By Renae Merle
Washington Post Staff Writer
Wednesday, April 21, 2010; 6:22 PM
A congressional panel studying the root causes of the financial crisis issued a subpoena to Moody's on Wednesday, complaining that the credit rating agency had not complied with its request for documents and e-mails to aid in its investigation.
The Financial Crisis Inquiry Commission is tasked by Congress with producing a report by the end of the year and has already collected more than 2 million pages of documents, said Philip Angelides, chairman of the bipartisan panel.
On March 10, the panel requested documents and e-mails from Moody's, but more than a month later the firm had not moved to comply, Angelides said. "We have a clock, and what we can't allow to happen is for people to run out the clock," he said.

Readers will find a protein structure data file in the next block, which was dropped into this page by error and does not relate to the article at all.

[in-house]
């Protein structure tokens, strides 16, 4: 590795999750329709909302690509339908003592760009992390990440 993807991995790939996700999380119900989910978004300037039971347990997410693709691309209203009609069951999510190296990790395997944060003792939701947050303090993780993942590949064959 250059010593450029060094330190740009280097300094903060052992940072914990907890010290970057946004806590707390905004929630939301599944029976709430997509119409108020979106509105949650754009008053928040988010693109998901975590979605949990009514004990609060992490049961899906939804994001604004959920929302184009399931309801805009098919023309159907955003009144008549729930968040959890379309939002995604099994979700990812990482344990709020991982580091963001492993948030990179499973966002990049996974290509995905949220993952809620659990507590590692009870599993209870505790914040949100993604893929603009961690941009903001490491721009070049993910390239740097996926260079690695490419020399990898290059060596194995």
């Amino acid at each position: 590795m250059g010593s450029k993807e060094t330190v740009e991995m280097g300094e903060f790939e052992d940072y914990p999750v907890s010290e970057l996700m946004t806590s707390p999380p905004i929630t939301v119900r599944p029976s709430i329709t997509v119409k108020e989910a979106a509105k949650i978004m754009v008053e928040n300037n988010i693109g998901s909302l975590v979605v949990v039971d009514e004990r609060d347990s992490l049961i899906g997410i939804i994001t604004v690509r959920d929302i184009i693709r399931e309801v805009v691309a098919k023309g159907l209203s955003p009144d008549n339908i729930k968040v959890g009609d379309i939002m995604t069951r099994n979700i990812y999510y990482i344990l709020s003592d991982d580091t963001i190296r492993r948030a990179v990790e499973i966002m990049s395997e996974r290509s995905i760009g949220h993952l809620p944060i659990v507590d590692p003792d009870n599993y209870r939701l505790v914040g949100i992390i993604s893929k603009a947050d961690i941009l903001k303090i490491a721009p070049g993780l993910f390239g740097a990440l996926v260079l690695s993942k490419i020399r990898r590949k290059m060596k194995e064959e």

Angelides did not specify what kind of documents the commission requested from Moody's, but credit rating agencies have been faulted for giving top ratings to investments that turned out to be much riskier than initially portrayed. "The actions of the credit rating agencies are of interest and concern to the committee," Angelides said.
This is the commission's first subpoena to compel the production of documents, but two others were issued in conjunction with voluntary interviews, Angelides said.
Moody's did not return calls or e-mails for comment.